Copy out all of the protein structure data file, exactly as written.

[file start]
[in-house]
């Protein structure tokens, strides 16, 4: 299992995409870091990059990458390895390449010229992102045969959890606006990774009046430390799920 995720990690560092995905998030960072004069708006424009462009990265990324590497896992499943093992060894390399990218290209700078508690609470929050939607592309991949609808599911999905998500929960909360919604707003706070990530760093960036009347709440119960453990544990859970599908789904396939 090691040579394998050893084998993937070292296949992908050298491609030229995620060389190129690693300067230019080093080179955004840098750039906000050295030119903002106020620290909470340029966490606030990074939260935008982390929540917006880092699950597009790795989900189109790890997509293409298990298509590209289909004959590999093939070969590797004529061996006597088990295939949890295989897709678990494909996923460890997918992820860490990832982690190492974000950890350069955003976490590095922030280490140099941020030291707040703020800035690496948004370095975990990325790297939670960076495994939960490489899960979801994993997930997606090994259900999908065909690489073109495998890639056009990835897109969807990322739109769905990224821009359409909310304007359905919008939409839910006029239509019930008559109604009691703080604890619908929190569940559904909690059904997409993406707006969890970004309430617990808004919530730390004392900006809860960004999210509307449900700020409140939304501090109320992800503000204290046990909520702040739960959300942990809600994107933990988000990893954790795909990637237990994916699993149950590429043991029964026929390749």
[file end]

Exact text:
[in-house]
């Protein structure tokens, strides 16, 4: 299992995409870091990059990458390895390449010229992102045969959890606006990774009046430390799920 995720990690560092995905998030960072004069708006424009462009990265990324590497896992499943093992060894390399990218290209700078508690609470929050939607592309991949609808599911999905998500929960909360919604707003706070990530760093960036009347709440119960453990544990859970599908789904396939 090691040579394998050893084998993937070292296949992908050298491609030229995620060389190129690693300067230019080093080179955004840098750039906000050295030119903002106020620290909470340029966490606030990074939260935008982390929540917006880092699950597009790795989900189109790890997509293409298990298509590209289909004959590999093939070969590797004529061996006597088990295939949890295989897709678990494909996923460890997918992820860490990832982690190492974000950890350069955003976490590095922030280490140099941020030291707040703020800035690496948004370095975990990325790297939670960076495994939960490489899960979801994993997930997606090994259900999908065909690489073109495998890639056009990835897109969807990322739109769905990224821009359409909310304007359905919008939409839910006029239509019930008559109604009691703080604890619908929190569940559904909690059904997409993406707006969890970004309430617990808004919530730390004392900006809860960004999210509307449900700020409140939304501090109320992800503000204290046990909520702040739960959300942990809600994107933990988000990893954790795909990637237990994916699993149950590429043991029964026929390749």